Homare Sawa of Japan ended Brazilian forward Marta's five-year reign as FIFA player of the year on Monday in Zurich. American Abby Wambach was also a finalist.
Sawa, who led Japan to the title in the 2011 Women's World Cup, earned 28.5 percent of votes by national team coaches and captains, as well as journalists from around the world.
Japan beat Germany, Sweden and the United States during its run to the World Cup title. Sawa, 33, had five goals and was named tournament MVP.
Sawa said in a news conference Monday she had always dreamed of playing at the top but "what happened last year has by far exceeded my expectations.
"I am proud to be sitting here today alongside such legends as Marta," she said.
Japan's women's team, the Nadeshiko, earned a heroes' welcome upon their return from the World Cup. The victory gave their country a measure of relief following last March's earthquake and tsunami.
"She's an iconic figure for the Nadeshiko," Japan coach Norio Sasaki. "She perfectly symbolizes the kind of football that our team tries to pull off. I'd like the whole world to learn about our football through Sawa, that's why she's our captain."
Before the awards, Wambach and Marta said they have not committed to playing in the United States for the Women's Professional Soccer league.
Marta, who played for the Western New York Flash last season, said because league has been reduced to five teams she may explore "possibilities" to play in Europe. Wambach said qualifying for the London Olympics is her priority.
The award for the FIFA Women's Football Coach of the Year was presented for only the second time at the FIFA Ballon d'Or Gala on Monday as Norio Sasaki became Silvia Neid's proud successor. The Japanese national team manager prevailed from a three-strong shortlist which also included USA coach Pia Sundhage and Bruno Bini of France.
Sasaki could hardly have wished for a better 2011. The 53-year-old steered Japan to a historic success at the FIFA Women's World Cup 2011™ in Germany, encouraging attractive flowing football and eventually defeating USA on penalties in the final to claim the Nadeshiko's first world crown.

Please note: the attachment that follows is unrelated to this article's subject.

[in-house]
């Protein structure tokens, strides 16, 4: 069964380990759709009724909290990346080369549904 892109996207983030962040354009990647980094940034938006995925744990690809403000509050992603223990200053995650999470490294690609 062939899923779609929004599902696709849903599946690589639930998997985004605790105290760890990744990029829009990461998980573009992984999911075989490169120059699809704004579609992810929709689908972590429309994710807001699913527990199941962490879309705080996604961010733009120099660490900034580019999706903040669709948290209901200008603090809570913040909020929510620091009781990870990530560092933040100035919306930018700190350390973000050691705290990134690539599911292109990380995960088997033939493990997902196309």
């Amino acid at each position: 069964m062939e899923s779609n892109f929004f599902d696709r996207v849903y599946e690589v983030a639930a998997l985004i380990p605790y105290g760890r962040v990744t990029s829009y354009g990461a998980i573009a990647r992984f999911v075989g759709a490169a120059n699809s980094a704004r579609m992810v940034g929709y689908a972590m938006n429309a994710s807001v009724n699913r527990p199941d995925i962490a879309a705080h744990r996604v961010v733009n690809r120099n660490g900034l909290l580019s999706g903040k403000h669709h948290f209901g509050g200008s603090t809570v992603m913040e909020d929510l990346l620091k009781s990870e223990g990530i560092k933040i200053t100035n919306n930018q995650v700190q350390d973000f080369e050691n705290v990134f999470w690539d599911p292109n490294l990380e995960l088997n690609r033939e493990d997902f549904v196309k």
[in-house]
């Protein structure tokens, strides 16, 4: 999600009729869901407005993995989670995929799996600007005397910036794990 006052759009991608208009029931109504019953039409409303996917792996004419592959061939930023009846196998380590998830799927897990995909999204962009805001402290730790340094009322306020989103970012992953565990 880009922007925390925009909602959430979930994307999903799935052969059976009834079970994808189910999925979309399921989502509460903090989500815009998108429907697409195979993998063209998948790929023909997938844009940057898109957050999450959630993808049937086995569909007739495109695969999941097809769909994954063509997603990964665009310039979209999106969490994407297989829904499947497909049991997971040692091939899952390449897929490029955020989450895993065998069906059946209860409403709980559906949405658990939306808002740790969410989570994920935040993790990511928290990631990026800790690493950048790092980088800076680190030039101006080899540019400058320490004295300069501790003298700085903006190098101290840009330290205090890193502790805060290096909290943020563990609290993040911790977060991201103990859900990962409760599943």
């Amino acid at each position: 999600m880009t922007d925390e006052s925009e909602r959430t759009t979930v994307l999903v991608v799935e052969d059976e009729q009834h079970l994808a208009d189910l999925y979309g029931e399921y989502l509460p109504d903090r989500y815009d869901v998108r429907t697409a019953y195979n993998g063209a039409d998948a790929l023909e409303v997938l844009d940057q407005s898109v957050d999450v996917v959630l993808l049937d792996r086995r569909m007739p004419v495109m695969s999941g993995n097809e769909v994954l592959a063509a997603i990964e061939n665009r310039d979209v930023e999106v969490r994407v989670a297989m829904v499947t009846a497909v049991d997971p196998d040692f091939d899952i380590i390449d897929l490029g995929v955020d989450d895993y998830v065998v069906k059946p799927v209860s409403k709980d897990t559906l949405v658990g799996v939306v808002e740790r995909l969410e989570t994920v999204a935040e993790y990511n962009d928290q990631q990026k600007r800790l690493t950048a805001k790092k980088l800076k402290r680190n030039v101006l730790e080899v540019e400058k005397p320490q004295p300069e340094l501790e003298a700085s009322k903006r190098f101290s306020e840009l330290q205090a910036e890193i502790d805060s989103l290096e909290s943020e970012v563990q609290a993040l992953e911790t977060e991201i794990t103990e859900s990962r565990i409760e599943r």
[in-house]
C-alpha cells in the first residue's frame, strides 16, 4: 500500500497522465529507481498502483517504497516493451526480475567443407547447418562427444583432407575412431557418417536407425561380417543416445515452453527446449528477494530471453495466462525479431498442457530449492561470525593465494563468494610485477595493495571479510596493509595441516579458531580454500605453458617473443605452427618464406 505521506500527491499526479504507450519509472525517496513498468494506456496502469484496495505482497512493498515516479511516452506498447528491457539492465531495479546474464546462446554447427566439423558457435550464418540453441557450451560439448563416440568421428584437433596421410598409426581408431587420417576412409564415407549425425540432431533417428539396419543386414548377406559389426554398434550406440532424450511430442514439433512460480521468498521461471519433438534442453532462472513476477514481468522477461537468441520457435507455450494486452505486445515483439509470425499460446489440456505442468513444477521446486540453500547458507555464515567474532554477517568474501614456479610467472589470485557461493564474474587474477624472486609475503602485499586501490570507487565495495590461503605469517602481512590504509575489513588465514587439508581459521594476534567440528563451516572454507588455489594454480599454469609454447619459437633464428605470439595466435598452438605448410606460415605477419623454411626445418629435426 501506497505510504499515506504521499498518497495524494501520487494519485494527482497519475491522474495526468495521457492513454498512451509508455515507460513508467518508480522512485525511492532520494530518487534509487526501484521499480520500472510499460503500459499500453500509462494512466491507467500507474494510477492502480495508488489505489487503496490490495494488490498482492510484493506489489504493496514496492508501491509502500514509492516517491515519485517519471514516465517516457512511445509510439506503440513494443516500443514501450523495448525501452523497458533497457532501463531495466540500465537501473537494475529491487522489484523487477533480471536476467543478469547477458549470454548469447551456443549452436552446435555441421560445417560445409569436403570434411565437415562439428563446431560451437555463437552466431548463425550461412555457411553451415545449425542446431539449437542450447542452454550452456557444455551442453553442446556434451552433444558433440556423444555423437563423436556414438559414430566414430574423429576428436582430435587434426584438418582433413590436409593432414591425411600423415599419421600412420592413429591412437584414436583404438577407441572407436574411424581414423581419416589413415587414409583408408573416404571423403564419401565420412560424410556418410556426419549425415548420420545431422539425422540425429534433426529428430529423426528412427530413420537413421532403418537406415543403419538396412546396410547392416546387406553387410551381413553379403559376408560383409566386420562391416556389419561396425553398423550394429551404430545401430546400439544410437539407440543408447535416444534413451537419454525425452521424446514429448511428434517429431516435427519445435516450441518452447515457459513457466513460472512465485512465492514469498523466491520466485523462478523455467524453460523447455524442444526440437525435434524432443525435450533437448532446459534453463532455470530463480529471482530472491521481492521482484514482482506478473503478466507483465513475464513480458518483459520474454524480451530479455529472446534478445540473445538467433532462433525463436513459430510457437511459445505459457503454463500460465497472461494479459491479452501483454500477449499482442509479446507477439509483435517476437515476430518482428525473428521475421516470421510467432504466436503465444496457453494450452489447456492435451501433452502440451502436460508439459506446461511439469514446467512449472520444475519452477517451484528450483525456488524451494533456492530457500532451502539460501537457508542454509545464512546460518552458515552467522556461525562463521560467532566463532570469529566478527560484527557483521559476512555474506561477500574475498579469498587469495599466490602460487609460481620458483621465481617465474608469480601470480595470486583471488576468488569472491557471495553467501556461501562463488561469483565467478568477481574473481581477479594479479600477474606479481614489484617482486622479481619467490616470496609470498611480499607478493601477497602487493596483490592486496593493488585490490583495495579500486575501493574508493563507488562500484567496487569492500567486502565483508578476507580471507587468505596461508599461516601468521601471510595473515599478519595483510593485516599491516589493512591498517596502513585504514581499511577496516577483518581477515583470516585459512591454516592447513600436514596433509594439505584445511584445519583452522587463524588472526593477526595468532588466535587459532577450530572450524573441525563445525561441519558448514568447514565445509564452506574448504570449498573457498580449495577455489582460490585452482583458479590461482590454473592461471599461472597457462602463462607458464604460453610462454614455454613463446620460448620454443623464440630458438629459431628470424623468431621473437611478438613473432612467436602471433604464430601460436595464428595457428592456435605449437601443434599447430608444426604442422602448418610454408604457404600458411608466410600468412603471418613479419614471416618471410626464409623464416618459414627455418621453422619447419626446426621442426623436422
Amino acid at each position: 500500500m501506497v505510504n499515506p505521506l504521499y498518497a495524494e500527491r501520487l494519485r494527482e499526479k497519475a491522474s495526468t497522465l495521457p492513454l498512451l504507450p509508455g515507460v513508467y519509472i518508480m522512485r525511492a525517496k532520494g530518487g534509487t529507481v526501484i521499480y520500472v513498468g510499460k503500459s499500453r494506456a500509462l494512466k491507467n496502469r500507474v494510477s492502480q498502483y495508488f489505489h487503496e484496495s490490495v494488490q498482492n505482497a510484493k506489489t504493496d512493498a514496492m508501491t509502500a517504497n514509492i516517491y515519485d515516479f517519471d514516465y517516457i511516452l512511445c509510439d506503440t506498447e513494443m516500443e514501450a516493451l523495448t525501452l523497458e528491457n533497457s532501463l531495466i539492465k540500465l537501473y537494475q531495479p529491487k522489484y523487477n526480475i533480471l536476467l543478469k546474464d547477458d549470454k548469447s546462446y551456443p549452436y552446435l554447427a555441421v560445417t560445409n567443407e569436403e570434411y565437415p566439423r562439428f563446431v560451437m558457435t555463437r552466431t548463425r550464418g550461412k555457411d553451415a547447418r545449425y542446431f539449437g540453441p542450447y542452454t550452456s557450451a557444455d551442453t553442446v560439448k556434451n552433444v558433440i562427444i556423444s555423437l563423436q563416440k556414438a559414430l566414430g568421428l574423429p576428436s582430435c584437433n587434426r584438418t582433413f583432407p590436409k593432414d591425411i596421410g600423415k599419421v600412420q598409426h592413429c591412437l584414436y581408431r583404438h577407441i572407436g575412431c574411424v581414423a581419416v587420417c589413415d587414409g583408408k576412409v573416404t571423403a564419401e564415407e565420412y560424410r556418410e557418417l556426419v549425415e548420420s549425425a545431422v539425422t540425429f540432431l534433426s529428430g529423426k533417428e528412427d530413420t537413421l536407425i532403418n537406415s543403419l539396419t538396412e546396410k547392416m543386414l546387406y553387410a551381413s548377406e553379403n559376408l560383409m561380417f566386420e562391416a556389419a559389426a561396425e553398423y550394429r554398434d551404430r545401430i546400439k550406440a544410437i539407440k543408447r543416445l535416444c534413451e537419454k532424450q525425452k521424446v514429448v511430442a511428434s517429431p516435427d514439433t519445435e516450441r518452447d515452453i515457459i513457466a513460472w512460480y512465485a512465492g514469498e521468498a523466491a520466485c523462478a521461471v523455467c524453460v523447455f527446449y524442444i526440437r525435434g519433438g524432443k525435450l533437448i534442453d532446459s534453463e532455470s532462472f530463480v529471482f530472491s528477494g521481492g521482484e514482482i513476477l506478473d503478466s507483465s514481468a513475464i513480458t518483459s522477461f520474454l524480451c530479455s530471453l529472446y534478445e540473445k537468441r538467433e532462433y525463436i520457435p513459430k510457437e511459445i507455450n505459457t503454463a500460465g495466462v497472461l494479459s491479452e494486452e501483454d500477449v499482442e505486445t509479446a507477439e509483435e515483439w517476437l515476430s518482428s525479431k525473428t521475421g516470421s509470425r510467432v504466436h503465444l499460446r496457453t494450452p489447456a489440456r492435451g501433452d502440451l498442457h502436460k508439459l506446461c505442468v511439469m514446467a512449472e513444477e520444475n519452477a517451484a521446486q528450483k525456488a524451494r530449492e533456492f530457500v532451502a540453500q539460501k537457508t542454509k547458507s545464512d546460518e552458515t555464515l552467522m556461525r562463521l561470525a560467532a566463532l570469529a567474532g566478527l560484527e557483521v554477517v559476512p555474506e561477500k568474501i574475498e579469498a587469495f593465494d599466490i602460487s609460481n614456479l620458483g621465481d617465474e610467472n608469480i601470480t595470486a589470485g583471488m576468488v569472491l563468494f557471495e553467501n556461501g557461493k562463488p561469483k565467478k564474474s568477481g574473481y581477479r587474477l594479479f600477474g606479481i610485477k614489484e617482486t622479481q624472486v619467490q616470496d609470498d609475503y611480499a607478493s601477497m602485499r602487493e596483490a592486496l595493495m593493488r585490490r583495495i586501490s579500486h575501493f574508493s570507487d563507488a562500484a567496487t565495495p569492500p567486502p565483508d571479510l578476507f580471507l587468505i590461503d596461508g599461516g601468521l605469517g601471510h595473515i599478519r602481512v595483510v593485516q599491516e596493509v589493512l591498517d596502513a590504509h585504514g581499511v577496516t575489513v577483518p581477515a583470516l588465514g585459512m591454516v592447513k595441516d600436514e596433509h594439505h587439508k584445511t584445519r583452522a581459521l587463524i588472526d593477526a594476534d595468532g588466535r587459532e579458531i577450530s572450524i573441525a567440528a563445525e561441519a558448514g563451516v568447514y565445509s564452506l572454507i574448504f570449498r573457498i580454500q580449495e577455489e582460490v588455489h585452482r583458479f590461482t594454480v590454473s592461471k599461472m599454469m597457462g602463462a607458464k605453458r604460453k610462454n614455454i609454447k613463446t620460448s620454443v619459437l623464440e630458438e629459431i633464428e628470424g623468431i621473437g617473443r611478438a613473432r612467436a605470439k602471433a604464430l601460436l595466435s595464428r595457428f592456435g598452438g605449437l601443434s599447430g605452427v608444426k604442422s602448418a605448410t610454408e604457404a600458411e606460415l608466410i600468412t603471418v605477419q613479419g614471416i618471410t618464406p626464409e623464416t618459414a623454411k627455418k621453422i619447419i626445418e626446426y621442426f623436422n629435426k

After the ceremony, Sasaki spoke exclusively to FIFA.com about the highlights of his career to date and his pride at winning the award.
FIFA.com: How does it feel to be voted FIFA Women's Football Coach of the Year?
Norio Sasaki: I am so honoured. Just being here at such an amazing event together with my family makes me feel so grateful. I'm so emotional and I'm feeling very happy. Just being here is one thing, but winning this award is simply overwhelming.
Having won the FIFA Women's World Cup in the summer, how does this individual award rate among your career highlights?
Of course winning the World Cup was a fantastic moment – both for us and Japan. This award is recognition from the world of football for our courage and effort. It's something I want to take back to Japan, where the people are so happy right now.
What did you think about Homare Sawa being voted the FIFA Women's World Player?
She is the best. She's been with us since I started coaching the Japanese women’s national team in 2008. I had full confidence in her ability and talent and it's been confirmed this year. She was appointed captain as soon as I started and there has been a tremendous amount of pressure on her, but she has fulfilled her responsibilities admirably. I'm full of admiration for her courage and her ability. She made me into the person I am today, something I'm very grateful for.
Finally, what are your goals for 2012?
Since 2008 it has been our goal to win the World Cup and then to win the Olympics the following year. No team has ever managed that, so that's our target. Together with all the girls we're going to achieve that this year.
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